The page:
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You Need To Watch The Documentary Uncle Tom

Uncle Tom

It is both a dismal reflection and depressing statement of the times in which we live that a film like Uncle Tom is considered controversial and worthy of media censorship. For daring to reject the prevailing narrative of black victimhood and instead choosing to empower the black community through individual actions, it has already been largely ignored by conventional media outlets.

To no one’s surprise, and to the film’s point, black conservative opinions do not matter. Hence a review three weeks in the making; if this film inexplicably escaped your radar, time to put it back on there. Sometimes second waves can be good.

Released on Juneteenth, Uncle Tom offers an alternative view, one of uplift and optimism, that run counter to the depressing and damaging narrative of black oppression by white America. A statement by Herman Cain at the onset of the film captures the essence of the divide besetting our nation and the basis of the culture war in which we presently find ourselves mired. Cain states his three guiding lights are a “belief in God, belief in myself, and belief in the United States of America.” It dawned on me how little we hear phrases like this anymore.

Each of these beliefs is anathema to the current platform of the Democrats and the left. They say belief in God is delusional, they say belief in oneself is Eurocentric and rooted in whiteness (this is not a joke, Robin DiAngelo says the concept of individualism is pablum from Western Civilization), and they say belief in the United States is – get ready for it – racist, sexist, intolerant, patriarchal, cisgender normative, therefore transphobic, heteronormative, therefore homophobic, xenophobic, Islamophobic and based in white supremacy and colonization. Someone, somewhere, has probably added to the list in the last five minutes.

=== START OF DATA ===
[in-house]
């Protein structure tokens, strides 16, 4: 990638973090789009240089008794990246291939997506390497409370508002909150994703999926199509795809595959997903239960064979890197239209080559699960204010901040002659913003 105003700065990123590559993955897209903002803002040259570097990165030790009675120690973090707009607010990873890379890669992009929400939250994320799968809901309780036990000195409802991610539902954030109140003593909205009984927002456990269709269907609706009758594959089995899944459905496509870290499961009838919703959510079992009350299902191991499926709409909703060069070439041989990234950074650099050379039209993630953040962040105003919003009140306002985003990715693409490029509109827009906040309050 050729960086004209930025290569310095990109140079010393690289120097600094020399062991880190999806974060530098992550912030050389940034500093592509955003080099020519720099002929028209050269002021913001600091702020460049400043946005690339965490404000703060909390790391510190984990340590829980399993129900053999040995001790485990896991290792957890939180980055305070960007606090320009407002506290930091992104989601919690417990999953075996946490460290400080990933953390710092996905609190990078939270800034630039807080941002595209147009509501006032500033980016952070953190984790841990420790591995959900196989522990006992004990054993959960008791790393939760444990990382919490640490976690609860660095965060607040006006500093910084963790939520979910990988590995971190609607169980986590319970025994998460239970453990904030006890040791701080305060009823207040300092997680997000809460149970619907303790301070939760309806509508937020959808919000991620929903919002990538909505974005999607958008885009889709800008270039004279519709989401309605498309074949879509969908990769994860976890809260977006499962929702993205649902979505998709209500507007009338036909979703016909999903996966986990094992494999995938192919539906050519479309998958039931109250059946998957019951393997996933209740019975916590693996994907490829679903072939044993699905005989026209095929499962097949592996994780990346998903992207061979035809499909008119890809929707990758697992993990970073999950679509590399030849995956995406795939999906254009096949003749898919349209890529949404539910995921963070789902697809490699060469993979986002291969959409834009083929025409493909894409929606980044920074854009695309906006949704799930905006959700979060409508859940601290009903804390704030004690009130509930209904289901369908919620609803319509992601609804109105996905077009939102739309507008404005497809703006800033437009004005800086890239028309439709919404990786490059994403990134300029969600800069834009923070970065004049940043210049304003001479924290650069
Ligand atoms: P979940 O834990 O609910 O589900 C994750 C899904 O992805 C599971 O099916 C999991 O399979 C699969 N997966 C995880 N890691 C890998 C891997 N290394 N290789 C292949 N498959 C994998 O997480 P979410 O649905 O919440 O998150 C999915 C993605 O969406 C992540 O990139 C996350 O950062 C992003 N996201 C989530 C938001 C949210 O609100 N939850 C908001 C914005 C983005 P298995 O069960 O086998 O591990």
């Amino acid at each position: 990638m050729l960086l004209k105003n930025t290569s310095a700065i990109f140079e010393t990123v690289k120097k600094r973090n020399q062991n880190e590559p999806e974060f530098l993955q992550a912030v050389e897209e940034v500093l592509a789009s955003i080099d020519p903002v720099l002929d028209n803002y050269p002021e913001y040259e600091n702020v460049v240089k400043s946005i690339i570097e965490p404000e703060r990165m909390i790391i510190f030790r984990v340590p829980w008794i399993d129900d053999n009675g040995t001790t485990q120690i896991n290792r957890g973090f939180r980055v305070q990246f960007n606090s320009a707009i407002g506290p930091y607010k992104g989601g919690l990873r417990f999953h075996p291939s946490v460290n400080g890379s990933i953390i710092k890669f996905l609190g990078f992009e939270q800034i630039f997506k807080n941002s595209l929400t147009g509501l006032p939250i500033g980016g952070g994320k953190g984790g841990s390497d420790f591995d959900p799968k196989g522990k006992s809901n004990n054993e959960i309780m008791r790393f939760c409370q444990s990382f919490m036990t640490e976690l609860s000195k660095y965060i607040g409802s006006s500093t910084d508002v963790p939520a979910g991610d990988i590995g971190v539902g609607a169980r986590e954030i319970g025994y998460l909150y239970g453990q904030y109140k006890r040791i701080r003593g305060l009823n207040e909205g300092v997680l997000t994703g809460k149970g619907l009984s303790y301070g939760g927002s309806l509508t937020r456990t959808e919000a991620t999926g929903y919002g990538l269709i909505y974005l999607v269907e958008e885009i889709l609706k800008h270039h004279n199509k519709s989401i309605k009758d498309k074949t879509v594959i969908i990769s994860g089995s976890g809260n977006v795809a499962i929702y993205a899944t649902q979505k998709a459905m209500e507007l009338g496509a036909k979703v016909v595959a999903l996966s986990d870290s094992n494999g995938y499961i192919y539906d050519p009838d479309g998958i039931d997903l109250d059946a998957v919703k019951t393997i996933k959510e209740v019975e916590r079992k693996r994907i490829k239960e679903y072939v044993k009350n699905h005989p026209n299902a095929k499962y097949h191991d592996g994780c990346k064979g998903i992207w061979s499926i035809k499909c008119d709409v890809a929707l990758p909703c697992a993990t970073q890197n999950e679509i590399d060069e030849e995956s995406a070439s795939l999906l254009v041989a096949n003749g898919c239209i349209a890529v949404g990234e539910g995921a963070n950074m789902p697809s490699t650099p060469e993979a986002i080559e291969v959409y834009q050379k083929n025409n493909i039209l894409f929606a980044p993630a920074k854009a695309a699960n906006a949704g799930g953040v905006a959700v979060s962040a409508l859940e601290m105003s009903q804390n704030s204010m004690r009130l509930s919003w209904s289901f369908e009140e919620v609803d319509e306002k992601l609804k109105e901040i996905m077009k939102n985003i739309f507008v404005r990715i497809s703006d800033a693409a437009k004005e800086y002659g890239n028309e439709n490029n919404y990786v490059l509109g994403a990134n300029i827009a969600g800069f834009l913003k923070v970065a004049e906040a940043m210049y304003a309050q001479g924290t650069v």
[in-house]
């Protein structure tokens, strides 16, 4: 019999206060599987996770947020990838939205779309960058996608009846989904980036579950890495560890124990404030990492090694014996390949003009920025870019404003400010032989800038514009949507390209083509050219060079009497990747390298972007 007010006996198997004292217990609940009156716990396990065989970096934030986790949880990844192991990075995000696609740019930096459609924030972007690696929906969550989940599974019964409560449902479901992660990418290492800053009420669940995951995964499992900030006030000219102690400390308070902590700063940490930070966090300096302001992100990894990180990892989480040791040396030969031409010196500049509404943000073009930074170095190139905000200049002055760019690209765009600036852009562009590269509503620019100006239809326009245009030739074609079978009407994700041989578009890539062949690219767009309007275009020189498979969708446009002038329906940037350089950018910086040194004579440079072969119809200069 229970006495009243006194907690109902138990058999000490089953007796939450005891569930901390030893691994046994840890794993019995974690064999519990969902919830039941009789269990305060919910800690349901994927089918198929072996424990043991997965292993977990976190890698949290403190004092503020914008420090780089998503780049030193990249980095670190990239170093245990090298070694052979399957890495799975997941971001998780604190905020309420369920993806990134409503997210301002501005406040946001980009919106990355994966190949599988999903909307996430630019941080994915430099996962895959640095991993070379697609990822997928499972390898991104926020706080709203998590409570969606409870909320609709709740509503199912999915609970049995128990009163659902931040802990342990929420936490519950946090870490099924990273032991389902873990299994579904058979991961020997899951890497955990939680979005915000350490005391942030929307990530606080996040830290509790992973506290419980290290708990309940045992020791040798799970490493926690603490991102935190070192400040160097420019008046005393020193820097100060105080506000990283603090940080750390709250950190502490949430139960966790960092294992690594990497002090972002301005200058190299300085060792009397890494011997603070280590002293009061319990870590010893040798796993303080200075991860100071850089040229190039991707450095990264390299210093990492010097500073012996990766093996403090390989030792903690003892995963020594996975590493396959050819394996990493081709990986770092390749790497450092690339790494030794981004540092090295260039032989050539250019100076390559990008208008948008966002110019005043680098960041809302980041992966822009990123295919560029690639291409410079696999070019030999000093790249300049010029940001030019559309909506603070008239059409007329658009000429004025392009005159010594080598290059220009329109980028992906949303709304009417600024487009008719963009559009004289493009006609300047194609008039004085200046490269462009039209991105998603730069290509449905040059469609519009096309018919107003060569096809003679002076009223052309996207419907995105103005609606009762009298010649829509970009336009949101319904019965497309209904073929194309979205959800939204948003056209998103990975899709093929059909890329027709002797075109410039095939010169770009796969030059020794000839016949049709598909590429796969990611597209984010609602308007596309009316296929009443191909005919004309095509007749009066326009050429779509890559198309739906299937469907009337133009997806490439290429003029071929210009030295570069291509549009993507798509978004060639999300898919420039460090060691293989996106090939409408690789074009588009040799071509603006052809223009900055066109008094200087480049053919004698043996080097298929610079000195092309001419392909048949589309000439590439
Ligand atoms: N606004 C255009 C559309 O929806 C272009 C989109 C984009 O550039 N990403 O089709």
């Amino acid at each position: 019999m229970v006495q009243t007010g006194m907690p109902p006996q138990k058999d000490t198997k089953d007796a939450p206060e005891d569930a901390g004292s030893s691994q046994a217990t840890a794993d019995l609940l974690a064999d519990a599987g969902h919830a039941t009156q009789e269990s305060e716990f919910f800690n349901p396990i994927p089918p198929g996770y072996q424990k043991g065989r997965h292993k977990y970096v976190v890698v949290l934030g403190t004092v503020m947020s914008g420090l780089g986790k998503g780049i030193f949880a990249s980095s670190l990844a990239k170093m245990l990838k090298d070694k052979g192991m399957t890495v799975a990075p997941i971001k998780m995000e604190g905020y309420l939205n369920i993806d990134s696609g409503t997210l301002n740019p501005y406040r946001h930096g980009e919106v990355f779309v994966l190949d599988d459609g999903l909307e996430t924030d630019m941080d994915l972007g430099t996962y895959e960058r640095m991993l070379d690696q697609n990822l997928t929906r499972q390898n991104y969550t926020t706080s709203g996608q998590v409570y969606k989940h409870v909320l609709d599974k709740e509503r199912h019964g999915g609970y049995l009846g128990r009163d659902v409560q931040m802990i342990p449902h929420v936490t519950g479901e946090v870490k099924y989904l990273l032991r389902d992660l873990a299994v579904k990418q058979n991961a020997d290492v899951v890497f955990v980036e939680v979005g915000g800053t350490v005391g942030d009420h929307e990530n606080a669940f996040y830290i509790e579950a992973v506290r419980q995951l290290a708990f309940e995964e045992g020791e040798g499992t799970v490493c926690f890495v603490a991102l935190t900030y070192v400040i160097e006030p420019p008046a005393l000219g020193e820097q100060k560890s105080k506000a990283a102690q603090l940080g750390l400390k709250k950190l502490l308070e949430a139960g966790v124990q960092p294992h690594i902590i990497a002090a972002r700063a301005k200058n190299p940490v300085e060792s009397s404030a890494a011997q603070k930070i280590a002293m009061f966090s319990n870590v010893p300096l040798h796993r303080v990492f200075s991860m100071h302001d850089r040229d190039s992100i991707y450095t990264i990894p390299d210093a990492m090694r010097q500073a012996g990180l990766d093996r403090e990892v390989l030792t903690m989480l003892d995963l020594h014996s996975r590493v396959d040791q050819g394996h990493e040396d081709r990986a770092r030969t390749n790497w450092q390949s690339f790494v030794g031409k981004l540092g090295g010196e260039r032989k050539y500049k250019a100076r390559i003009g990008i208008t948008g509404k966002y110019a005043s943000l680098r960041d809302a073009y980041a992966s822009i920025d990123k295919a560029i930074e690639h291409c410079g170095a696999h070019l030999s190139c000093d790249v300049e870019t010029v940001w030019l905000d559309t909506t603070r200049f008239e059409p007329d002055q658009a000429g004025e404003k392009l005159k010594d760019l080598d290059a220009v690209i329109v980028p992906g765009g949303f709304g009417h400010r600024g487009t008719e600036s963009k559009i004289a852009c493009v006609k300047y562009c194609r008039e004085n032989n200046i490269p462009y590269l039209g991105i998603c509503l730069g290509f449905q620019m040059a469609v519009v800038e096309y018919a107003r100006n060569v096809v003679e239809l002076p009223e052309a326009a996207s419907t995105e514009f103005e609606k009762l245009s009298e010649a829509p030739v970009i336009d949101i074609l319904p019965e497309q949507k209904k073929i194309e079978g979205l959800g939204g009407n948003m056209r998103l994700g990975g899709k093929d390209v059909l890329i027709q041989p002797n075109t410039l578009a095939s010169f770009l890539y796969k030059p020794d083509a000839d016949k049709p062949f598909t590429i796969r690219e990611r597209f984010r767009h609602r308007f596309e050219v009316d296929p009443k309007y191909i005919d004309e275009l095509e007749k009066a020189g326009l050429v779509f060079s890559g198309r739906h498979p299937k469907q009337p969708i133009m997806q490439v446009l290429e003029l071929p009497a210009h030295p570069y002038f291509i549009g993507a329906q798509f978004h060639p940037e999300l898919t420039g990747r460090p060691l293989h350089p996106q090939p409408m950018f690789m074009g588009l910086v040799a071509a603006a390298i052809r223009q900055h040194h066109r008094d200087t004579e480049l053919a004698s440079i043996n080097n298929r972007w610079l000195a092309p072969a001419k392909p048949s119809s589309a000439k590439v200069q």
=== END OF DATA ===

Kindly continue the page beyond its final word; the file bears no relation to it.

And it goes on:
Cain was speaking only for himself, but it is safe to suggest that not only are each of the film’s participants guided by a similar set of values but that conservatives as a whole are. Here is Herman Cain, someone who grew up poor and black in the American South, and later became a decorated Naval officer, a computer science whiz, corporate executive, Federal Reserve branch chairman, and presidential candidate, and I find myself having more in common with him as a younger white male with a completely different childhood and professional background than I do most of my own siblings or cousins. Why? Because we share the same values.

In the leftists’ perfect world, and as an example of their unifying themes and tolerance, I would owe Herman Cain reparations because I’m white and he would be expected to loathe me for ancient evils because he’s black. Does that make our country stronger?